Take, for example, US historian of Russia and the Soviet Union Kimberly St. Julian-Varnon, who recently summarized some key points about the imperialism and colonialism of czarist Russia and the Soviet Union in a widely followed Twitter thread.3 It was immediately clear why: because she had now and again encountered the viewpoint—whether implicitly or explicitly—that the concept of imperialism could only be used and invoked with reference to Western powers. For Siberia, she notes, Russian settler colonialism began as early as the sixteenth century, with the aim of displacing the indigenous population; in the nineteenth century, Russia overran the Caucasus with a series of bloody wars, including genocidal ethnic cleansing of, for example, the Circassians; and already in czarist times, the Ukrainian language was massively suppressed, and schools and newspapers were closed. St. Julian-Varnon states that the czarist empire’s expansion strategy had all the characteristics of imperial colonialism: a policy of violent settlement, the suppression of minority languages and beliefs, deportations, the massive exploitation and extraction of raw materials in the conquered territories. The only reason Russia did not participate in the colonial division of Africa was because it already had a huge colonial empire. According to St. Julian-Varnon, those who ignore or conceal the proven and obvious negate the history of the oppression of millions and millions of people.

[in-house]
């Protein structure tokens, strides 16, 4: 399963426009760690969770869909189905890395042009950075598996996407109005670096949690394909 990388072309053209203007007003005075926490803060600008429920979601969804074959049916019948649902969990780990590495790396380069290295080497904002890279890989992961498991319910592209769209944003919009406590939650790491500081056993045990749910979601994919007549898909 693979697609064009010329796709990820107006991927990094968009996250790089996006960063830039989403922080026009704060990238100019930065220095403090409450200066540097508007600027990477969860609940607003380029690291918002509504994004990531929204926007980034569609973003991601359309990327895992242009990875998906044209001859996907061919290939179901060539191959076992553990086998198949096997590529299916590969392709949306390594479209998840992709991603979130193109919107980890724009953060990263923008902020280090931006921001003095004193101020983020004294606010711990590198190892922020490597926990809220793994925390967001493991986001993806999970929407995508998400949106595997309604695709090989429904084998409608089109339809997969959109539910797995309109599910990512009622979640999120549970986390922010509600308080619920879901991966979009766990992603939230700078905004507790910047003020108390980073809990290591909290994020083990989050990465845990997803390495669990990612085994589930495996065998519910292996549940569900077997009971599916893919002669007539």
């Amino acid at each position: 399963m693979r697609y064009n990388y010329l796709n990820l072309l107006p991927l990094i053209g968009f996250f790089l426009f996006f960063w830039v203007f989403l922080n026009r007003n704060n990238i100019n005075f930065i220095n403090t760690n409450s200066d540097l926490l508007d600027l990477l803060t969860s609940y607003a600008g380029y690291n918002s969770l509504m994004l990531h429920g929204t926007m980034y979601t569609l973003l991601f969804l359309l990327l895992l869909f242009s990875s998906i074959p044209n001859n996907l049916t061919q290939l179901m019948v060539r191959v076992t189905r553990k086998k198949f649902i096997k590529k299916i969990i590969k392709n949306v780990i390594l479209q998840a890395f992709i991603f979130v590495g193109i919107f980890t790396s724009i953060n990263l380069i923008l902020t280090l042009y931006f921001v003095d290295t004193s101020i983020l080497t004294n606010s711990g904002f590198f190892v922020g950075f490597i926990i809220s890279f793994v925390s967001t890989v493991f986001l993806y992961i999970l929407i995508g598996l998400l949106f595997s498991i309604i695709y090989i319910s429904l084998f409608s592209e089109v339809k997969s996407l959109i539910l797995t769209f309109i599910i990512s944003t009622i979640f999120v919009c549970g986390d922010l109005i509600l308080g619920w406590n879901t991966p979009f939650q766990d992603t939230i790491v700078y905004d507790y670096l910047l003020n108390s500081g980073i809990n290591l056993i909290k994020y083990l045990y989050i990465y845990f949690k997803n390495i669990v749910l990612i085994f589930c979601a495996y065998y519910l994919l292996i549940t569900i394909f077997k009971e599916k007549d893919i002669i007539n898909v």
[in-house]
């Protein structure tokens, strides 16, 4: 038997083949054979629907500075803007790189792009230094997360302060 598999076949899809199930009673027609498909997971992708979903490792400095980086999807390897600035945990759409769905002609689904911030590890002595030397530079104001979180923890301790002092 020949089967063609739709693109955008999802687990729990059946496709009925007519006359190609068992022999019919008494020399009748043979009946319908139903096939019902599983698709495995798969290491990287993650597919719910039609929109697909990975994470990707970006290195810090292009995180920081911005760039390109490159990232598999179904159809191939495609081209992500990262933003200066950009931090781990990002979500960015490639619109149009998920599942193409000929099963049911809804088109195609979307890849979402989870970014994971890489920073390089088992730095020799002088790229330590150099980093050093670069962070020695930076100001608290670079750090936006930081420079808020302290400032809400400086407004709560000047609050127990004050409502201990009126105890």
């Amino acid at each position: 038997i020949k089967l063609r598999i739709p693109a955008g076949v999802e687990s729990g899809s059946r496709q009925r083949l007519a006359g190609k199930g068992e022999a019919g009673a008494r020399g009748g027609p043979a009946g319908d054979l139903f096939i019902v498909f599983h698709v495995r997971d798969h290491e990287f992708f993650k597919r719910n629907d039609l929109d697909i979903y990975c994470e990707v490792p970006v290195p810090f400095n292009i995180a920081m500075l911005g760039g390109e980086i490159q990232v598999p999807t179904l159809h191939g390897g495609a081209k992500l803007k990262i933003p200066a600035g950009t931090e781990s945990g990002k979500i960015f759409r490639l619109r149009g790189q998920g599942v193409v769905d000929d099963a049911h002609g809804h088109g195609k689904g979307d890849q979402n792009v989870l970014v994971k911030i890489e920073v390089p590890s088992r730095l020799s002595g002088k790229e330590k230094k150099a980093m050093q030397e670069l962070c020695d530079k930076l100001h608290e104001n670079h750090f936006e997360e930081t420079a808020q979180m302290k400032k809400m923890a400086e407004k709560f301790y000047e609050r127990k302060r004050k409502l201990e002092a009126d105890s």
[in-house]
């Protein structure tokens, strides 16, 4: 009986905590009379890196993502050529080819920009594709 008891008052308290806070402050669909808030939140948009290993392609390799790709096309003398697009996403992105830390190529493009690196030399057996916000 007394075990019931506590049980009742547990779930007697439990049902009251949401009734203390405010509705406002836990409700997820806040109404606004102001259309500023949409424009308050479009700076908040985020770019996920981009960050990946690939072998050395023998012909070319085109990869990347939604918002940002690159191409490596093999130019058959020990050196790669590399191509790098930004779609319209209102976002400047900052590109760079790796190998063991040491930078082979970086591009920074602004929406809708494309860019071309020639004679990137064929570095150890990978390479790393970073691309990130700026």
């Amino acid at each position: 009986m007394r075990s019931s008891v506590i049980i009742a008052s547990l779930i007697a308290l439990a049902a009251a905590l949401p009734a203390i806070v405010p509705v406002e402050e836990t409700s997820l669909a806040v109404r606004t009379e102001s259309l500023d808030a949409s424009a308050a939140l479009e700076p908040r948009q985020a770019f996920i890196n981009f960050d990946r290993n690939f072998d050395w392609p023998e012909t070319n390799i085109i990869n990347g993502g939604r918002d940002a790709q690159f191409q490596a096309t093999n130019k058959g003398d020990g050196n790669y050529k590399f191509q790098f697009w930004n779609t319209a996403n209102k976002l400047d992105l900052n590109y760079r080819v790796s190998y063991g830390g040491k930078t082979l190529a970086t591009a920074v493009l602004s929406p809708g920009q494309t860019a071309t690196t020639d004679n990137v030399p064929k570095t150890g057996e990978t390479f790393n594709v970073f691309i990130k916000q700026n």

Here it becomes clear that the double standard is not that Ukraine is unjustly “favored” in the attention of world public opinion, but rather that many remain blind to the aggressive colonial character of this war.